The word ekklesia can have two intimately connected but different meanings, which are determined by context. In this passage, ekklesia refers to the collective body many call "the universal or invisible church." Paul also uses the word this way in Ephesians 1:22 and Colossians 1:18. This type of ekklesia never actually and literally assembles. Peter’s analogy of the "spiritual house" should be interpreted in much the same way (1 Peter 2:5).
On the other hand, in other places ekklesia refers to a local assemblies of believers. For example, the "church at Jerusalem" is mentioned in Acts 8:1, and Paul writes to the "church of God at Corinth" (1 Corinthians 1:2). Therefore, although Jesus built a universal ekklesia, for all practical purposes, this group functions on a local level. When these local units are taken collectively we have what Peter calls the "brotherhood" (1 Peter 2:17).
and the gates of hell shall not prevail against it: "Hell" (Hades), as the King James Version translates it, denotes the invisible world or the place of the departed dead. In Hebrew it is called Sheol. Originally the English word "hell" meant much the same thing. Broadus notes that it comes from the Anglo-Saxon word helan meaning "to hide" (359). Over time, however, "hell" took on the meaning of "a place of eternal punishment"—a definition still commonly used today. Here again the antiquity of the King James Version has created difficulty. Because the Greek is rendered "Hell" instead of "Hades," much misunderstanding, confusion, and false doctrine have arisen. Whatever else might be said about Jesus’ death, He did not go to "torment" or "Gehenna." Luke 23:43 clearly proves this.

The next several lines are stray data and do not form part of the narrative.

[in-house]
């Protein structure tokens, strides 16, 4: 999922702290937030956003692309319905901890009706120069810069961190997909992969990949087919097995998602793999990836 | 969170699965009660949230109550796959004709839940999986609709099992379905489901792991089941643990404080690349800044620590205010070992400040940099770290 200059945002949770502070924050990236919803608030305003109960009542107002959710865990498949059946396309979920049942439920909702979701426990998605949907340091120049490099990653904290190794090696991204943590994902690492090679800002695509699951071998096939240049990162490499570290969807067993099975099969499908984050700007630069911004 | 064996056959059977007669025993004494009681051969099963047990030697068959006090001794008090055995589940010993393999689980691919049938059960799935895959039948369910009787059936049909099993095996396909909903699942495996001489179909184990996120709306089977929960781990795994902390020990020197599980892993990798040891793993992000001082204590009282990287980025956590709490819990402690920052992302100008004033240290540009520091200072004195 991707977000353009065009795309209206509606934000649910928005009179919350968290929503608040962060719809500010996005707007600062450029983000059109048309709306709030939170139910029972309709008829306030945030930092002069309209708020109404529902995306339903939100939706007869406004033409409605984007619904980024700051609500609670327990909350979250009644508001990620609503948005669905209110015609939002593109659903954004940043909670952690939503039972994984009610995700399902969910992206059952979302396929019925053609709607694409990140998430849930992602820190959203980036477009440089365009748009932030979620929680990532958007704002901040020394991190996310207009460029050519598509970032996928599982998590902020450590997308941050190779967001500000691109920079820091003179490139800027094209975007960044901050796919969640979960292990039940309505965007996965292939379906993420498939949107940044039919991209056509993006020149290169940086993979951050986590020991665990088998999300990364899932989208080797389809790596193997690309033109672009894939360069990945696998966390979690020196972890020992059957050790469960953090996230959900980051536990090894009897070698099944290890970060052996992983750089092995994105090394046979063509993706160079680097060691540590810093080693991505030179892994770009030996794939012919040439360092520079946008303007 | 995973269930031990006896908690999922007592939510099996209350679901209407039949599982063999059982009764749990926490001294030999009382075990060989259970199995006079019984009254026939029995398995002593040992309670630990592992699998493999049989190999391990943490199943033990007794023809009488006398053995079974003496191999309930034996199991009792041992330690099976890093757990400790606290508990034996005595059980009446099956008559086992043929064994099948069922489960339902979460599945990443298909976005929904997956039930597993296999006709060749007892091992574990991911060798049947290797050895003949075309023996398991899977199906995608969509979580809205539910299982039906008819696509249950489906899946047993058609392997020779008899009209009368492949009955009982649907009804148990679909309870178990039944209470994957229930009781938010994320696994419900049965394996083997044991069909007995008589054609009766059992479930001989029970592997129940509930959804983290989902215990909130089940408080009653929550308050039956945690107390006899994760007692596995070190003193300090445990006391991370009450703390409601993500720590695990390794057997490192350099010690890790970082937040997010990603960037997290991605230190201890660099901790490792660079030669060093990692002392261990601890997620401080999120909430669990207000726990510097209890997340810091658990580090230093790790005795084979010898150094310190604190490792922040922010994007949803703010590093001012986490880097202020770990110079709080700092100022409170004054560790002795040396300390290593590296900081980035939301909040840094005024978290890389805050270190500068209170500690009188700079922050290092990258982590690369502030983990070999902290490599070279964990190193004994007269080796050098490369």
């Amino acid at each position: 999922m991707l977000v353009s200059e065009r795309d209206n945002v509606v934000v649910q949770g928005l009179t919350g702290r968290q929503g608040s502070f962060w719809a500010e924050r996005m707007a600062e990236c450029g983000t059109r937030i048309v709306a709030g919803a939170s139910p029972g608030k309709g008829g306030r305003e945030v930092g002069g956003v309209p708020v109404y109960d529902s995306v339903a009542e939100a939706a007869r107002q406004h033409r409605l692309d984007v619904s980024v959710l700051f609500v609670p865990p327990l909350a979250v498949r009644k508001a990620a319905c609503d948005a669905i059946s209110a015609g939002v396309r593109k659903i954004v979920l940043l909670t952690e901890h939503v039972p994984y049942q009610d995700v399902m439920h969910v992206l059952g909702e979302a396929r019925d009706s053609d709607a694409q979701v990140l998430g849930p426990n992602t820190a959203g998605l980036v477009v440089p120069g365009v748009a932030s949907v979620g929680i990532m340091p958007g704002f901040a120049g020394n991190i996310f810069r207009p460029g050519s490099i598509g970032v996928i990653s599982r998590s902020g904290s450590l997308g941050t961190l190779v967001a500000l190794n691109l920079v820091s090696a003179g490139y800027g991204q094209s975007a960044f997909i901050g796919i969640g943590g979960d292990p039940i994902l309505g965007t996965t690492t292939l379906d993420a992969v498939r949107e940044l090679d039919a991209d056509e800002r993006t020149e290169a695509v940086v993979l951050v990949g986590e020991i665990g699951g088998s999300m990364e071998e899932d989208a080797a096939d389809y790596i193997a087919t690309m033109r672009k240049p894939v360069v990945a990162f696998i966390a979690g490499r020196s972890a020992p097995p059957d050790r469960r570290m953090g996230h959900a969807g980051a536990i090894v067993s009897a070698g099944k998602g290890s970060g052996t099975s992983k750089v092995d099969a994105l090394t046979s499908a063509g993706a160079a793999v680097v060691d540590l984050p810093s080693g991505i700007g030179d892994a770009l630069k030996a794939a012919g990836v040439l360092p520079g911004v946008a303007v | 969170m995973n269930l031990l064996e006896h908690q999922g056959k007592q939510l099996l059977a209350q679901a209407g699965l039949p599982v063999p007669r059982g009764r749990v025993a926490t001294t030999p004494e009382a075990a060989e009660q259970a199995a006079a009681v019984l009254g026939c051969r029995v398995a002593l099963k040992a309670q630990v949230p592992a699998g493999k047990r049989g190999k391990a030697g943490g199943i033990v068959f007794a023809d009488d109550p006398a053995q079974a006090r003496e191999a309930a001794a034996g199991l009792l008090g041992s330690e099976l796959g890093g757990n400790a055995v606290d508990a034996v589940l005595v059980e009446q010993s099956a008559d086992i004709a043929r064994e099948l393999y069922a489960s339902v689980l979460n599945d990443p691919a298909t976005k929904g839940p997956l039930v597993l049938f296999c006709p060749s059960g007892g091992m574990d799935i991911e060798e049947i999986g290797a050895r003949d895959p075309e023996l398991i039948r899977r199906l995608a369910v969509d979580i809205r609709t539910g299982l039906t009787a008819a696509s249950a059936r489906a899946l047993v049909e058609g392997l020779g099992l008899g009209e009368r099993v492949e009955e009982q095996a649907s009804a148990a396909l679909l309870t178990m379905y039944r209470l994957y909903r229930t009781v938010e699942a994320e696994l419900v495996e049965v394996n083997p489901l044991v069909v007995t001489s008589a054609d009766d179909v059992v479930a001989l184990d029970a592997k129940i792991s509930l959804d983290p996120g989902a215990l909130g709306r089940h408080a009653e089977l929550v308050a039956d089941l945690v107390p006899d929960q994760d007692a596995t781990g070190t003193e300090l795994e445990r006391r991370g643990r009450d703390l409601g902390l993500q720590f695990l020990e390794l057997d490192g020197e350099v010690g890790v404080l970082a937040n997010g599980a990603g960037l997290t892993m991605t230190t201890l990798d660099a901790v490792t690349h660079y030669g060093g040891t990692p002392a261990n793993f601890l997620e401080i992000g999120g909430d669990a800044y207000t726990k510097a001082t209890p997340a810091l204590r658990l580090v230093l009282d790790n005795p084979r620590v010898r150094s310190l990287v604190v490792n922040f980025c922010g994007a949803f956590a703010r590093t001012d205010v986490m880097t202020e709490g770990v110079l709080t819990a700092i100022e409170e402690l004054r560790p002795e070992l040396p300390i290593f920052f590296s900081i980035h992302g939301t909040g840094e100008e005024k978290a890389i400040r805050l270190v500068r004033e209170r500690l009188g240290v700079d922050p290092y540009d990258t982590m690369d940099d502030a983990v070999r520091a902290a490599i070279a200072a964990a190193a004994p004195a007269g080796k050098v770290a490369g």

The term hades never distinctively denotes a place of torment but rather is a general term for the after-realm. Luke 16 illustrates this by showing that hades includes both a place called "torment" and a place called "Abraham’s bosom" or "Paradise." There is a great gulf between these two areas. Thus, when Peter says Jesus entered Hades (Acts 2:31), he is not insinuating that Jesus entered "punishment." Jesus’ words to the thief on the cross were, "Today you will be with me in Paradise" (Luke 23-43).
In order to enter Hades, one had to pass through its gates. In Old Testament literature the expression "gates of Hades" occurs commonly as a synonym for death (Isaiah 38:10; Psalms 9:13; Psalms 107:18; Job 38:17). The metaphor is best understood, however, in light of ancient near-eastern culture.